I do recommend staying in a job while looking for another since it makes a person more marketable to the public, however, I also tell people that they need to look at their financial situation and how much stress they are under. Sometimes, it is best for them to leave a very stressful job in order to look for another one. If he can financially afford to do this (not be working for several months or longer) then, maybe that is the best thing for his overall health. It really depends on the field his is in and how marketable that field is. I also think he needs to be actively job hunting (meeting with contacts, networking, etc) - if he is just sending resumes out or answering adds, that is a very slow way of job hunting. Can he attend some professional associations? Can he take part-time employment someplace (more interesting) while he is looking for more fulltime work? I wish you both the best!

Good afternoon. I've lived and worked in the mid atlantic region my entire life, and am ready for a change while I'm young enough to have some fun with it. Is there a good resource for finding jobs abroad that aren't teaching english? If I can't move abroad, I'm going to try to stay with my major contracting company and move across country. Any advice for how to convince someone in California or Texas to hire this Marylander?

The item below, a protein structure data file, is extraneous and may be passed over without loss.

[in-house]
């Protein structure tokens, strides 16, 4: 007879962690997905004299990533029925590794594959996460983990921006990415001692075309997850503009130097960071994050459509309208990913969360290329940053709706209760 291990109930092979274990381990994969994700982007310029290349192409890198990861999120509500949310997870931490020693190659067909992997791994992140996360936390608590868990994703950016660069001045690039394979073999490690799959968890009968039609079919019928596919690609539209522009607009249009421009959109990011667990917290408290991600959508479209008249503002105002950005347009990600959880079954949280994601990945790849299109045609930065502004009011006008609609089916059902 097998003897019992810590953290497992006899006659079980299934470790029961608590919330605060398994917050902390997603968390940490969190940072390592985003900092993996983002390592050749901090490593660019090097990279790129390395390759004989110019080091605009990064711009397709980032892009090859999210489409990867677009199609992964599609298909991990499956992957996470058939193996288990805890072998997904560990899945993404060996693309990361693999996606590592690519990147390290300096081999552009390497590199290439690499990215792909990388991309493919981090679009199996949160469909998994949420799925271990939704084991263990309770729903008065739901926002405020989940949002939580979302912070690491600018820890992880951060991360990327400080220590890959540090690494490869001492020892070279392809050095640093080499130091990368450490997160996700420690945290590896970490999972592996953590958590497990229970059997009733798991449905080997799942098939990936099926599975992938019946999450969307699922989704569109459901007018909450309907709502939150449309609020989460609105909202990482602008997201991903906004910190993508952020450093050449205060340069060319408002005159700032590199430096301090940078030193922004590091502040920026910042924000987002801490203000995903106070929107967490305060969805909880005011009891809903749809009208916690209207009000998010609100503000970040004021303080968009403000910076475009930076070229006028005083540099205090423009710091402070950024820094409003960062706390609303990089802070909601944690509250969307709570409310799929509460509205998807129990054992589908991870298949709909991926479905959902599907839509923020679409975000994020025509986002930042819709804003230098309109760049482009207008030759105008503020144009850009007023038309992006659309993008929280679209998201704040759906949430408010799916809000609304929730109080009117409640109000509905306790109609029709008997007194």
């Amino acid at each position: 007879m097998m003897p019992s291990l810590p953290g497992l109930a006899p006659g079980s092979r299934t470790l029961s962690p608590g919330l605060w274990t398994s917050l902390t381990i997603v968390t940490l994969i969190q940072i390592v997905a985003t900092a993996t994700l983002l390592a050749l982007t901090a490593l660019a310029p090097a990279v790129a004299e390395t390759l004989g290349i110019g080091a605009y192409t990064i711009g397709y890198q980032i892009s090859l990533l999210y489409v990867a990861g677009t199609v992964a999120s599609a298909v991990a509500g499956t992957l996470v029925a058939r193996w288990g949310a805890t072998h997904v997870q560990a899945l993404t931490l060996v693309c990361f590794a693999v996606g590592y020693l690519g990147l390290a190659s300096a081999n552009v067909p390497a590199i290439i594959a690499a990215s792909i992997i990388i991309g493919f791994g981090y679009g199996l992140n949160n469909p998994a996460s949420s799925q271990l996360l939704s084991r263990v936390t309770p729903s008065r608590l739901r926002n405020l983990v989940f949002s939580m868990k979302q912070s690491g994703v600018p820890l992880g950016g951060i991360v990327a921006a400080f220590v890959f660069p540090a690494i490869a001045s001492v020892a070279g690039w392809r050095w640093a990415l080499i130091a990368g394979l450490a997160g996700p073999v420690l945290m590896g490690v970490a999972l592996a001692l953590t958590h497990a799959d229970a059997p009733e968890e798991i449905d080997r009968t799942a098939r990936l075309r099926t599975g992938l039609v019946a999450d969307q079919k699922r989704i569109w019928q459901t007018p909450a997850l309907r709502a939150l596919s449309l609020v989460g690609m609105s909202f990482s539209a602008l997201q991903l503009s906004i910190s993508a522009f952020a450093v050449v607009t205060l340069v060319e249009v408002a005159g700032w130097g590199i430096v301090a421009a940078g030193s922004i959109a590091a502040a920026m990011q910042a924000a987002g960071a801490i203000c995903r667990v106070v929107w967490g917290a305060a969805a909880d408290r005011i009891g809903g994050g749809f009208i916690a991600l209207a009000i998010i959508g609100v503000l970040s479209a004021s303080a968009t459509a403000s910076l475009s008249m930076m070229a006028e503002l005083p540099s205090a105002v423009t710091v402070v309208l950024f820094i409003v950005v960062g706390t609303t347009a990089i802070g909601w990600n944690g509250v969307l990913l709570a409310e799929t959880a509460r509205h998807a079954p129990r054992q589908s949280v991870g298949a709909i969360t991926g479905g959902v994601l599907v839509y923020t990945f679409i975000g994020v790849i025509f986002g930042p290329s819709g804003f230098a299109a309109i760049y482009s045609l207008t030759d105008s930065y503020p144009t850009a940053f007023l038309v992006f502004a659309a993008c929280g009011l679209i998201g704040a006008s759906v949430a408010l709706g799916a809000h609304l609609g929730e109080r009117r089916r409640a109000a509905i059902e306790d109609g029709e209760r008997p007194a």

Sure. Your best bet is to actually pick the areas you might like to live in and then visit those areas. It is often tough to look for jobs without actually being there. It can be done, but if you can physically go out there, and set up some informational interviews in advance it will help. Also, check with your professional associations (depending on your work area) to see about listings in those geographic areas. Good luck!

I am not the original poster from last month, but I think that it is not difficult to program online applications that don't accept several zeros or alphabetic characters as a response. Why not just list the total of your salary and benefits for the requested salary amount?

Of course, you can list your total compensation when asked about this in online applications. The downside to listing anything is that sometimes it is used to screen you out of a job (you list too much) when you might have really wanted that job opportunity (maybe you are switching career fields). It can also be used to try to offer you a lower salary (if you did not make much in a previous job), when you would like to receive a higher salary. This is why I recommend trying to wait to answer the question until AFTER you have a job offer and are in the stages of job negotiations.